Boost : 
From: Chris Russell (cdr_at_[hidden])
Date: 20020426 13:56:49
Cool. I understand what you're trying to do I think. There would seem to be
a lot problems that reduce into this type of relationship. I find it helpful
to think about the graph, it's contained data, and the algorithms that
operate on it as some kind of higherorder class. My vague notion of the
hypergraph is as a graph whose vertices represent instances of these
higherorder class constructs (based on BGL based on STL), and whose edges
represent these pesky relationships that you discuss in the included post.
Indeed  how to efficiently allocate and deallocate these highorder class
constructs is what? It's a graph problem. Beyond a certain point of
complexity you're just spinning your wheels trying to deal with it as
anything other than this. No?
Doug Gregor writes:
> But let me throw in the other twist: these independent graphs
> are actually filtered_graphs.
This isn't a twist in the BGL sense. A filtered_graph is just a graph
adaptor. It's no different conceptually from any other type of graph.
To which I respond: You're right Doug. But, consider the design of a system
that lends itself to being modeled as networks of graphs and graph adaptors.
Maybe a hypergraph edge is a graph adaptor?
 Original Message 
From: "David A. Greene" <greened_at_[hidden]>
To: <boost_at_[hidden]>
Sent: Friday, April 26, 2002 1:36 PM
Subject: Re: [boost] Re: Hypergraphs and the BGL
> Chris Russell wrote:
>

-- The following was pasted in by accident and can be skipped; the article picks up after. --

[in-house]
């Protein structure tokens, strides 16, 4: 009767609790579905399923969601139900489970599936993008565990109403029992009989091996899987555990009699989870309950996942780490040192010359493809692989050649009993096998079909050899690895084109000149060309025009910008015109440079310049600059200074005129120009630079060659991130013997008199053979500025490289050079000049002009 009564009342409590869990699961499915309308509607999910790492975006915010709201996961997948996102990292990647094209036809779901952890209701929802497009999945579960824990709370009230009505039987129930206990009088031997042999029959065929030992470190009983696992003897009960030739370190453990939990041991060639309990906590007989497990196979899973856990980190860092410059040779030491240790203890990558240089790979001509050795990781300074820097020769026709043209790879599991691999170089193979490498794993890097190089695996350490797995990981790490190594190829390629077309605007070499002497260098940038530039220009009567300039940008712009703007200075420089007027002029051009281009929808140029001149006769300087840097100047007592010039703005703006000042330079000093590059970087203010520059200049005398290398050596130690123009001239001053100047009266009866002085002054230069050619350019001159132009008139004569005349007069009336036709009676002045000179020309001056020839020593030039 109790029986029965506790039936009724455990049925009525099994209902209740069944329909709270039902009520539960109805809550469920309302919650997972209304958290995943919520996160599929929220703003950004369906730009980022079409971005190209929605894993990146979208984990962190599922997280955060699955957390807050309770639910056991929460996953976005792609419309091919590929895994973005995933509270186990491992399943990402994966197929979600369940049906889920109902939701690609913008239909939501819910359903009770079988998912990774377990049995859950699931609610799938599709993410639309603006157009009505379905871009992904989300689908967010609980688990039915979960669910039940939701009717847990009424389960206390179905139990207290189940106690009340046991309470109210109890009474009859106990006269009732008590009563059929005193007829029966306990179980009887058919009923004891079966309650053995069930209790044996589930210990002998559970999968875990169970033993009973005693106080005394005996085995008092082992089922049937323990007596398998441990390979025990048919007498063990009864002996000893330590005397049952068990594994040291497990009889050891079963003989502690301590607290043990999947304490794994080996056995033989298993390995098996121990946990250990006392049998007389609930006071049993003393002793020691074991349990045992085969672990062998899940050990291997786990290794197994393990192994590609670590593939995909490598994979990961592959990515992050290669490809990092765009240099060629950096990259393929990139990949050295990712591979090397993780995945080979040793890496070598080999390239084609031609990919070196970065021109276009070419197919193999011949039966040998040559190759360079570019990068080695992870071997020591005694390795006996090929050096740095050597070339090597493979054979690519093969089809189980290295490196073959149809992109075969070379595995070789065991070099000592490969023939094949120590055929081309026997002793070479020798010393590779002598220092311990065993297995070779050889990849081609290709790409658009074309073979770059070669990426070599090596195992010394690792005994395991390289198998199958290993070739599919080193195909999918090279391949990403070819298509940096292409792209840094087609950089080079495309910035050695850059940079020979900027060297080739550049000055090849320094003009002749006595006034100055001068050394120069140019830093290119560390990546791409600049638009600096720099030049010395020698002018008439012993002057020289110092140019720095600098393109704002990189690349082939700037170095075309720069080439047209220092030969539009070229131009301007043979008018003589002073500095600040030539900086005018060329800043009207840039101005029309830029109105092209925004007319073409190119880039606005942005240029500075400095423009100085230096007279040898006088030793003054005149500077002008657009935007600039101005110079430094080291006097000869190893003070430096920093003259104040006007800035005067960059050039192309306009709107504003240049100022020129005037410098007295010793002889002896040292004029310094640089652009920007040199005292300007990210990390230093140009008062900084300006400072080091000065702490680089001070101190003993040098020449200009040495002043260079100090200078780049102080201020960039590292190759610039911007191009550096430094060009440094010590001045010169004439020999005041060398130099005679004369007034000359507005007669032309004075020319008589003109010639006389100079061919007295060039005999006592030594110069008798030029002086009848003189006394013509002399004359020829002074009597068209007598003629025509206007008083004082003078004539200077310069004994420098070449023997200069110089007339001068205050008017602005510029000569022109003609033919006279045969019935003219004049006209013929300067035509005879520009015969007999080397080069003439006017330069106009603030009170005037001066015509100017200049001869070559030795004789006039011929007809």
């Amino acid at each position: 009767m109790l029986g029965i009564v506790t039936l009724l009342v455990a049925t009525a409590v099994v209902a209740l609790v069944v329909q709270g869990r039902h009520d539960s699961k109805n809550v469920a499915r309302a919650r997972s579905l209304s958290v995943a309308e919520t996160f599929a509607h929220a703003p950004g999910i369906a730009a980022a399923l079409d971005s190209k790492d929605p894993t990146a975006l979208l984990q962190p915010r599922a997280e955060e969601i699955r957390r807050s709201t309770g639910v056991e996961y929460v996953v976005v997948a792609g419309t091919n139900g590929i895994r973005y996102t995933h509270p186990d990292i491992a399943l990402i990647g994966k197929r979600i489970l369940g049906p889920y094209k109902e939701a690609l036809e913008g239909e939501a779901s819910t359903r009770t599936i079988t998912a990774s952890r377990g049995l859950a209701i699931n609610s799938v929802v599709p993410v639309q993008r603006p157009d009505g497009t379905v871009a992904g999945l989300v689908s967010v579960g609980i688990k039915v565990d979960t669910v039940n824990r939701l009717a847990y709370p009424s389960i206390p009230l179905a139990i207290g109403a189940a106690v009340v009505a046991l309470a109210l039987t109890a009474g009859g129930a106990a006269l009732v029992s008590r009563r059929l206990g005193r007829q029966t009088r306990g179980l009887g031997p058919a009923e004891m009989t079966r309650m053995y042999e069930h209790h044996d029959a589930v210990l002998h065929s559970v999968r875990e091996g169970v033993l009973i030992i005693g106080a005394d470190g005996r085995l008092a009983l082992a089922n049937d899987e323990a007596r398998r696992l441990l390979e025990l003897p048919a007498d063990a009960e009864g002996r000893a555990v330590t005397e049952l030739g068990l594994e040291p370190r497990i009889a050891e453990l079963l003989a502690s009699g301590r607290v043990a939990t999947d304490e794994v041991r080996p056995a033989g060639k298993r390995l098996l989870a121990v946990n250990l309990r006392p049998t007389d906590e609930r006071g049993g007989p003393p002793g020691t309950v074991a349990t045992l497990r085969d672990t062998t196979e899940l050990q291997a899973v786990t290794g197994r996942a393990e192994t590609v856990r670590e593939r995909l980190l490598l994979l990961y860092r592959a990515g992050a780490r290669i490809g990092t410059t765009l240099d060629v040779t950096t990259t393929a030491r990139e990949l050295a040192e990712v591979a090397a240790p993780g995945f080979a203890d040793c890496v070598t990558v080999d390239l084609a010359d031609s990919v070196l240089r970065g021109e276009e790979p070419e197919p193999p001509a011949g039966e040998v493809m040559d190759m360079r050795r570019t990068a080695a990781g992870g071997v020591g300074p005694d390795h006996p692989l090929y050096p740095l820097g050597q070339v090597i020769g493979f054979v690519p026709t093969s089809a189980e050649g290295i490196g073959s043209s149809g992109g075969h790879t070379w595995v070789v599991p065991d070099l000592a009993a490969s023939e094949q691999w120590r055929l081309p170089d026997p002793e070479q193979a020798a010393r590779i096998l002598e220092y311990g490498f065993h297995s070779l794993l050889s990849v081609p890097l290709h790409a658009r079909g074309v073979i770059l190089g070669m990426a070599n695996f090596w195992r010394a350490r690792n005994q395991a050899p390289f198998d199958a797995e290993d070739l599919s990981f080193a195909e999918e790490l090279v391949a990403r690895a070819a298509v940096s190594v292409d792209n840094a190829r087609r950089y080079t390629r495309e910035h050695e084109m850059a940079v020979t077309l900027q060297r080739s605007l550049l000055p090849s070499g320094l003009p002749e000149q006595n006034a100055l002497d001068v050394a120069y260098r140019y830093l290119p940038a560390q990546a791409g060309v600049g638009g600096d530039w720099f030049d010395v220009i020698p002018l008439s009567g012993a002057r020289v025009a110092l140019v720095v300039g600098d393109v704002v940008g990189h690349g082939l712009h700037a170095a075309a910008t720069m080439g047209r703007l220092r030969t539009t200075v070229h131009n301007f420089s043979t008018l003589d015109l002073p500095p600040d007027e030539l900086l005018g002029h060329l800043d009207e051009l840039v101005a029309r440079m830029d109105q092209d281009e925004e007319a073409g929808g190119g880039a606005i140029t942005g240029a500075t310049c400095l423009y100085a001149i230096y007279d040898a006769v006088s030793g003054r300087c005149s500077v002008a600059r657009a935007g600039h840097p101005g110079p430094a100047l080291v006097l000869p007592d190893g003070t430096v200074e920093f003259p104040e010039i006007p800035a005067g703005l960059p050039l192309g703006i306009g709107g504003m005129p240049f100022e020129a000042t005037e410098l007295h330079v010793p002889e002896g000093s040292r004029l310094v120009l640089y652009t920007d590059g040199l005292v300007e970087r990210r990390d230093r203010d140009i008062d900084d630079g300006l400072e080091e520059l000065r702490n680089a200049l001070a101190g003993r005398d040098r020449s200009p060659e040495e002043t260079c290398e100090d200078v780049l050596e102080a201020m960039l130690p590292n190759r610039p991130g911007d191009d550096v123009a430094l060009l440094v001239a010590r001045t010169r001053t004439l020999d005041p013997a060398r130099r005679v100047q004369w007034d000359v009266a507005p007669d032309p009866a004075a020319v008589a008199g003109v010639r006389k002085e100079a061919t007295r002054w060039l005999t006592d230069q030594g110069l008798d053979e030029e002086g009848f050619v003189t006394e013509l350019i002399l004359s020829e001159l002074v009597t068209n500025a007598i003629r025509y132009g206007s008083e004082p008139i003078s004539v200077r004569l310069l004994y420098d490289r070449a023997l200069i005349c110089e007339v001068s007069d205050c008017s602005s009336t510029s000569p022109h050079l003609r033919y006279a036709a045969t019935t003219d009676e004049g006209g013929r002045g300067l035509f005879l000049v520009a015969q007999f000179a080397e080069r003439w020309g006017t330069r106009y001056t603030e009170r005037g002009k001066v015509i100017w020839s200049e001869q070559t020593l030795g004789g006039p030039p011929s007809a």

> > For anyone who is interested, hypergraphs are useful for modeling things
> > like electrical circuits. Now suppose you had a system that modeled N
> > different electrical circuits and additionally modeled all the possible
ways
> > you could interconnect these N circuits. This too I believe can be
described
> > by a hypergraph (just add a few more dimensions).
>
> Chris pointed me to this thread (thanks, Chris!).
>
> Over on boostusers I posted a somewhat different set of
> requirements I have for the BGL. I'll not repost the whole
> message here but I'll summarize my needs.
>
> I'd like to be able to take two independent BGL graphs and combine
> them into one graph such that there is a set of welldefined
> connections (i.e. it is easy for me to know what they should be)
> from one graph to the other. For me, it's usually just a single
> edge, but the ability to more generally add edges between the
> graphs would be useful  there are other parts of my application
> that can make use of that.
>
> But let me throw in the other twist: these independent graphs
> are actually filtered_graphs.
>
> In essence, I need the opposite of a subgraph. It's not
> quite as general as a hypergraph. In fact it's just a
> regular old graph.
>
> Right now I just construct a third graph from the two existing
> graphs. This is expensive both in terms of time and space.
> Since these graphs are often shortlived the time cost is
> especially onerous. If I could just take two filtered_graphs
> and put a wrapper around them that specifies the extra
> connections, I'd save a lot.
>
> The major hangup I see right now is the vertex and edge
> indexing. Since each independent graph has its own mappings
> some extra level of indirection will be needed. Is this
> cost greater than the overhead of simply constructing a
> new graph? I suppose it depends on how much indexing is
> done.
>
> Thoughts?
>
> Thanks for a great library!
>
> Dave
>
> 
>
> "Some little people have music in them, but Fats, he was all music,
> and you know how big he was."  James P. Johnson
>
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